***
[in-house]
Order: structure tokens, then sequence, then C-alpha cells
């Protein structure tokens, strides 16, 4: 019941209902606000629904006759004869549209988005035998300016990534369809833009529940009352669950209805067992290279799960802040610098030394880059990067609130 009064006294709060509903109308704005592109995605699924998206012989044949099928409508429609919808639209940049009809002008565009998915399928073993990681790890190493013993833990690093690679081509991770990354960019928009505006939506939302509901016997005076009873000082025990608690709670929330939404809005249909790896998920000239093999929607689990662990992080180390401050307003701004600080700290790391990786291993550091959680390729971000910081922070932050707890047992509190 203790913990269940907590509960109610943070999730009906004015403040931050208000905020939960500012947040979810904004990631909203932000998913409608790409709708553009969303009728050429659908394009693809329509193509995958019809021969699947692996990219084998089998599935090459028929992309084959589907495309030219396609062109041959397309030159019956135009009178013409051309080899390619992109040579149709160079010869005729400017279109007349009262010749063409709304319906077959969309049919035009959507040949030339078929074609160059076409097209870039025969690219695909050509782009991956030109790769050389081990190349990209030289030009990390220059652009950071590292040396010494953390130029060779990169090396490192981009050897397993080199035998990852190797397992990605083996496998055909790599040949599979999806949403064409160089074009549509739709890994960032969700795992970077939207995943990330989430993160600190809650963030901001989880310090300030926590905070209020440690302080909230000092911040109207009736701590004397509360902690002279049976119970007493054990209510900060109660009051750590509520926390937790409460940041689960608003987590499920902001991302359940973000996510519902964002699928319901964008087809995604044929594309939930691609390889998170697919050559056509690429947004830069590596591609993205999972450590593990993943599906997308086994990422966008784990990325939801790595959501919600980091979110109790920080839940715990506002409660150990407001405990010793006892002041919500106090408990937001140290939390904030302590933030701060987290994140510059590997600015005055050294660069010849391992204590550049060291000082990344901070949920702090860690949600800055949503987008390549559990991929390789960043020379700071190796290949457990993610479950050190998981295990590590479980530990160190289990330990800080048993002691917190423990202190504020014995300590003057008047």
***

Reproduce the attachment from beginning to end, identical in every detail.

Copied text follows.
[in-house]
Order: structure tokens, then sequence, then C-alpha cells
């Protein structure tokens, strides 16, 4: 019941209902606000629904006759004869549209988005035998300016990534369809833009529940009352669950209805067992290279799960802040610098030394880059990067609130 009064006294709060509903109308704005592109995605699924998206012989044949099928409508429609919808639209940049009809002008565009998915399928073993990681790890190493013993833990690093690679081509991770990354960019928009505006939506939302509901016997005076009873000082025990608690709670929330939404809005249909790896998920000239093999929607689990662990992080180390401050307003701004600080700290790391990786291993550091959680390729971000910081922070932050707890047992509190 203790913990269940907590509960109610943070999730009906004015403040931050208000905020939960500012947040979810904004990631909203932000998913409608790409709708553009969303009728050429659908394009693809329509193509995958019809021969699947692996990219084998089998599935090459028929992309084959589907495309030219396609062109041959397309030159019956135009009178013409051309080899390619992109040579149709160079010869005729400017279109007349009262010749063409709304319906077959969309049919035009959507040949030339078929074609160059076409097209870039025969690219695909050509782009991956030109790769050389081990190349990209030289030009990390220059652009950071590292040396010494953390130029060779990169090396490192981009050897397993080199035998990852190797397992990605083996496998055909790599040949599979999806949403064409160089074009549509739709890994960032969700795992970077939207995943990330989430993160600190809650963030901001989880310090300030926590905070209020440690302080909230000092911040109207009736701590004397509360902690002279049976119970007493054990209510900060109660009051750590509520926390937790409460940041689960608003987590499920902001991302359940973000996510519902964002699928319901964008087809995604044929594309939930691609390889998170697919050559056509690429947004830069590596591609993205999972450590593990993943599906997308086994990422966008784990990325939801790595959501919600980091979110109790920080839940715990506002409660150990407001405990010793006892002041919500106090408990937001140290939390904030302590933030701060987290994140510059590997600015005055050294660069010849391992204590550049060291000082990344901070949920702090860690949600800055949503987008390549559990991929390789960043020379700071190796290949457990993610479950050190998981295990590590479980530990160190289990330990800080048993002691917190423990202190504020014995300590003057008047």